ISRO, India Space Research Organization has successfully tested a Space shuttle, RLV – TD which stands for Reusable Launch Vehicle – Technology Demonstrator. As the name suggests, this launch vehicle can be reused for launching satellites into the space.
This RLV – TD technology is completely made and developed in India which is going to boost Make In India Campaign. This is the first test flight of ISRO’s RLV – TD technology and the mission’s objectives are successfully accomplished. This launched space shuttle has delta wings which landed on a virtual runway in the Bay of Bengal.
If this mission’s objectives are successfully accomplished, then it was believed by scientists that it would reduce costs by up to 10 times. Director of Vikram Sarabhai Space Centre, Sivan said that it would at least take 10 years to completely develop and deploy a full scale indigenous RLV. Read more about the RLV tech at Wikipedia.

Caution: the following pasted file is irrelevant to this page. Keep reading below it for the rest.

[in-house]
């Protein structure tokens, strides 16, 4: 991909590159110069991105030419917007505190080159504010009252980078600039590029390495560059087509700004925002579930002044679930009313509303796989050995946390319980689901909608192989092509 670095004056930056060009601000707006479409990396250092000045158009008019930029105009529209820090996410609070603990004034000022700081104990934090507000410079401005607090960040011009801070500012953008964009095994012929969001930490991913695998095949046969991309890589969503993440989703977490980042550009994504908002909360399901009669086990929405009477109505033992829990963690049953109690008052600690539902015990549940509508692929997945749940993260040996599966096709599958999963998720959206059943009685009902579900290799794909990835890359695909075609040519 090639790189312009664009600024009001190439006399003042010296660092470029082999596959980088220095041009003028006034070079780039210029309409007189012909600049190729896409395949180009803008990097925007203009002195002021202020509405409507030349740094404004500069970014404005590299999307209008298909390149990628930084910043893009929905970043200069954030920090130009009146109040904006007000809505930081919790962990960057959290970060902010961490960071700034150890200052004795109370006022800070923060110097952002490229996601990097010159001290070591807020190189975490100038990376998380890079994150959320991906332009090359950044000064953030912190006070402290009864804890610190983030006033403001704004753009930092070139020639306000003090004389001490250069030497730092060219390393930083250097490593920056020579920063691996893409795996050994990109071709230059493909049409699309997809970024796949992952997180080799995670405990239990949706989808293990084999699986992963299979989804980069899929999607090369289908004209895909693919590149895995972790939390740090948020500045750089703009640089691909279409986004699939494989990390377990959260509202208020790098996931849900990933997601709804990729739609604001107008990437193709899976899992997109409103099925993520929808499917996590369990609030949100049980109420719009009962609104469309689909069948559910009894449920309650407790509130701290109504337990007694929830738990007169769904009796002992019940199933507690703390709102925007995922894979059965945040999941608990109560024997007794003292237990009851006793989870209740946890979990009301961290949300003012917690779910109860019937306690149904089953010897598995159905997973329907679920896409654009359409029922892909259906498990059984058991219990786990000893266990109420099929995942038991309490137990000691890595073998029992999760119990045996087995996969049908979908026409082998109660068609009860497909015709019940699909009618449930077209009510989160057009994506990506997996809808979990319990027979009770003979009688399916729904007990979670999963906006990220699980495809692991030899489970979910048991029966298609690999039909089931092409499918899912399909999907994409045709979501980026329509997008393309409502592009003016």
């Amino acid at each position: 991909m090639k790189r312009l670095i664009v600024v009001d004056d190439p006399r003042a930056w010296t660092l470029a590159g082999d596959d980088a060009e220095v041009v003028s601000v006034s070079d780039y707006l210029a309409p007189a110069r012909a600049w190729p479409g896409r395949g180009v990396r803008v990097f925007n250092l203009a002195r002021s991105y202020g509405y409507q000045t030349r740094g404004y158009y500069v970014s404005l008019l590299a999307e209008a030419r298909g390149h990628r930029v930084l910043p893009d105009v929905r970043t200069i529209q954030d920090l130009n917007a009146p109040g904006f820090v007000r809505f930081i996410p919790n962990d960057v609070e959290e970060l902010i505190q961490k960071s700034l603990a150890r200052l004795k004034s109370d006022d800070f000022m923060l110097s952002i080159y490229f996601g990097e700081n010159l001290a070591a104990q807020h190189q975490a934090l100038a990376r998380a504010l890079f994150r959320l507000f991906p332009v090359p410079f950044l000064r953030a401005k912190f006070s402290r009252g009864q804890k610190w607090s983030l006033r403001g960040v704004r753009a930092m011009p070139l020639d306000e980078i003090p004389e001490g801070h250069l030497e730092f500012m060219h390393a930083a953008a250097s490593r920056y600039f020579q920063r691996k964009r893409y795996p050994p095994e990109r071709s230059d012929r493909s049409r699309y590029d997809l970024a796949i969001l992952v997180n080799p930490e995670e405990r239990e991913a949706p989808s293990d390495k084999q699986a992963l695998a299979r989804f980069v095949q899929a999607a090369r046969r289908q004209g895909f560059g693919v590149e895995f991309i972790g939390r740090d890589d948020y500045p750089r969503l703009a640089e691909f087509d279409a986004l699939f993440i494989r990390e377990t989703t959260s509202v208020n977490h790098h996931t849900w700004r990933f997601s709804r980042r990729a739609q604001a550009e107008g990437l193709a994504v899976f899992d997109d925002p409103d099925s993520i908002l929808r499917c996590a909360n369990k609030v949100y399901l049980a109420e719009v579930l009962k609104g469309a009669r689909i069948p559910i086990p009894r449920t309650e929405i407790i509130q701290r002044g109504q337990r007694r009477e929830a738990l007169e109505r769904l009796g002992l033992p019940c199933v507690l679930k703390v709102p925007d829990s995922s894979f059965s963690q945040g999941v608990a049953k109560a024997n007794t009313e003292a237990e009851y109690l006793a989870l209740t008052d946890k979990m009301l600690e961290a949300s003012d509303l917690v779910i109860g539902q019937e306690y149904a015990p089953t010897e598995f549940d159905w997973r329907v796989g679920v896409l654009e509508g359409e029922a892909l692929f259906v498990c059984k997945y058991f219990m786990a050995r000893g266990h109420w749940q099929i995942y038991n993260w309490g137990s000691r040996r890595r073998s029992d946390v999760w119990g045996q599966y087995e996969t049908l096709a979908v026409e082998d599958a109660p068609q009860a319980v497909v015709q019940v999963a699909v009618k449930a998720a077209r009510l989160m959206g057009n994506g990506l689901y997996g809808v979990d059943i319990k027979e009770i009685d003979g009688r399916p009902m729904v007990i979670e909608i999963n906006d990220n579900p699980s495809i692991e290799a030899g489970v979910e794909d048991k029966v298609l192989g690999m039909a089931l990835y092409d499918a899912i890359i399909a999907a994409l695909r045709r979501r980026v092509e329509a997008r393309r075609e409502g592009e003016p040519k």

“RLV-TD is a baby step towards the launch of the advanced RLV with air breathing propulsion system (ABPS) and reusable launch vehicle technology. The purpose of developing advanced RLV with ABPS is to reduce the cost of space launches, if engines and structures are recovered and re-used. Current RLV-TD has no recovery plans.” , Sivan said. However, in this experiment, the shuttle can’t be restored as it is designed to disintegrate after coming in contact with the water.
The main purpose of this experiment is to test the shuttle’s capacity to control and prepare itself from a speed which is 5 times higher than the speed of the sound for landing. This mission is a grand success. This basic prototype which was tested is 6 times smaller than the original intended version.
NASA has tested RLV – TD powered space shuttles in the past and has grounded it’s programmes in 2011 after a series of failures. The space shuttle, RLV – TD successfully touched down at the landing point in the Bay of Bengal which is at a distance of approx. 450 KM from the launch base, Sriharikota.
The launch took place on 23rd May at Satish Dhawan Space Centre at Sriharikota in Andhra Pradesh. On it’s return journey, the space shuttle sustained extreme temperatures with the help of Thermal Protection System (TPS). Here is the best part of the experiment, the total flight duration (Launching + Landing) just took 770 seconds.